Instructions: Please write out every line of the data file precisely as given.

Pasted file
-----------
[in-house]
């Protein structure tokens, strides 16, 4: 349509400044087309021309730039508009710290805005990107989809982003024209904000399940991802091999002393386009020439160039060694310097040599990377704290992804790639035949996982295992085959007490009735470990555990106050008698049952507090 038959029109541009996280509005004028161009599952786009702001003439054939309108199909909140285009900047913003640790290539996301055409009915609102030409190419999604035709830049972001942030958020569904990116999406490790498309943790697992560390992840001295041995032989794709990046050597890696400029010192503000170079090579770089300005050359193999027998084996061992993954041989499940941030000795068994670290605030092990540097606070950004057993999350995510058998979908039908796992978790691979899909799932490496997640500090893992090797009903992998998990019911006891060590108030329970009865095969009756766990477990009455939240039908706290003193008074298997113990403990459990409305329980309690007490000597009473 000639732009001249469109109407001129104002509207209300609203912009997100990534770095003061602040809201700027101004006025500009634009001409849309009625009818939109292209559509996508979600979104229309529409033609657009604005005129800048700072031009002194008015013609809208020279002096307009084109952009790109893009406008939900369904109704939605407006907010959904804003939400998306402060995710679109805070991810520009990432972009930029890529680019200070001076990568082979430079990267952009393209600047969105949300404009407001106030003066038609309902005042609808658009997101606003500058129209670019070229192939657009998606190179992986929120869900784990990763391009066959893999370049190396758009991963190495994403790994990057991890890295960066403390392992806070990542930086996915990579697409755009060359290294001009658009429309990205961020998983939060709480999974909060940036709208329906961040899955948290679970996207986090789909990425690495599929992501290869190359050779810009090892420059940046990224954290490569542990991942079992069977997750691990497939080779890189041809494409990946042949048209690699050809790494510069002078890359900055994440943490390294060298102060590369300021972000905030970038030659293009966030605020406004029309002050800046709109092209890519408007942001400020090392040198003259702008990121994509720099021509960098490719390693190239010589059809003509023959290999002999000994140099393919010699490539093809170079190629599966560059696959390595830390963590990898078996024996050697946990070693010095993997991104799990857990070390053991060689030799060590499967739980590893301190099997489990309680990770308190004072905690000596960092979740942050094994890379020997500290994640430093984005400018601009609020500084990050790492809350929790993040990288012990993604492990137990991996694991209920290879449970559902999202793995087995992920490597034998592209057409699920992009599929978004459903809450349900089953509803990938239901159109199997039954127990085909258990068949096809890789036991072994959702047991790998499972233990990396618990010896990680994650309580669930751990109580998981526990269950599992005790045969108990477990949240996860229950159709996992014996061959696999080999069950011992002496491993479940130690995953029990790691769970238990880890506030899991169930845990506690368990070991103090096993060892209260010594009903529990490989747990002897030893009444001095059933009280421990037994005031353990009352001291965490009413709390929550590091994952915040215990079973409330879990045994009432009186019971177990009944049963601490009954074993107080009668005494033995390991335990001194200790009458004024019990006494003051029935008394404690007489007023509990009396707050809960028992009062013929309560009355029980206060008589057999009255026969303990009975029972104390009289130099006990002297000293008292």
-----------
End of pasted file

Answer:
[in-house]
């Protein structure tokens, strides 16, 4: 349509400044087309021309730039508009710290805005990107989809982003024209904000399940991802091999002393386009020439160039060694310097040599990377704290992804790639035949996982295992085959007490009735470990555990106050008698049952507090 038959029109541009996280509005004028161009599952786009702001003439054939309108199909909140285009900047913003640790290539996301055409009915609102030409190419999604035709830049972001942030958020569904990116999406490790498309943790697992560390992840001295041995032989794709990046050597890696400029010192503000170079090579770089300005050359193999027998084996061992993954041989499940941030000795068994670290605030092990540097606070950004057993999350995510058998979908039908796992978790691979899909799932490496997640500090893992090797009903992998998990019911006891060590108030329970009865095969009756766990477990009455939240039908706290003193008074298997113990403990459990409305329980309690007490000597009473 000639732009001249469109109407001129104002509207209300609203912009997100990534770095003061602040809201700027101004006025500009634009001409849309009625009818939109292209559509996508979600979104229309529409033609657009604005005129800048700072031009002194008015013609809208020279002096307009084109952009790109893009406008939900369904109704939605407006907010959904804003939400998306402060995710679109805070991810520009990432972009930029890529680019200070001076990568082979430079990267952009393209600047969105949300404009407001106030003066038609309902005042609808658009997101606003500058129209670019070229192939657009998606190179992986929120869900784990990763391009066959893999370049190396758009991963190495994403790994990057991890890295960066403390392992806070990542930086996915990579697409755009060359290294001009658009429309990205961020998983939060709480999974909060940036709208329906961040899955948290679970996207986090789909990425690495599929992501290869190359050779810009090892420059940046990224954290490569542990991942079992069977997750691990497939080779890189041809494409990946042949048209690699050809790494510069002078890359900055994440943490390294060298102060590369300021972000905030970038030659293009966030605020406004029309002050800046709109092209890519408007942001400020090392040198003259702008990121994509720099021509960098490719390693190239010589059809003509023959290999002999000994140099393919010699490539093809170079190629599966560059696959390595830390963590990898078996024996050697946990070693010095993997991104799990857990070390053991060689030799060590499967739980590893301190099997489990309680990770308190004072905690000596960092979740942050094994890379020997500290994640430093984005400018601009609020500084990050790492809350929790993040990288012990993604492990137990991996694991209920290879449970559902999202793995087995992920490597034998592209057409699920992009599929978004459903809450349900089953509803990938239901159109199997039954127990085909258990068949096809890789036991072994959702047991790998499972233990990396618990010896990680994650309580669930751990109580998981526990269950599992005790045969108990477990949240996860229950159709996992014996061959696999080999069950011992002496491993479940130690995953029990790691769970238990880890506030899991169930845990506690368990070991103090096993060892209260010594009903529990490989747990002897030893009444001095059933009280421990037994005031353990009352001291965490009413709390929550590091994952915040215990079973409330879990045994009432009186019971177990009944049963601490009954074993107080009668005494033995390991335990001194200790009458004024019990006494003051029935008394404690007489007023509990009396707050809960028992009062013929309560009355029980206060008589057999009255026969303990009975029972104390009289130099006990002297000293008292």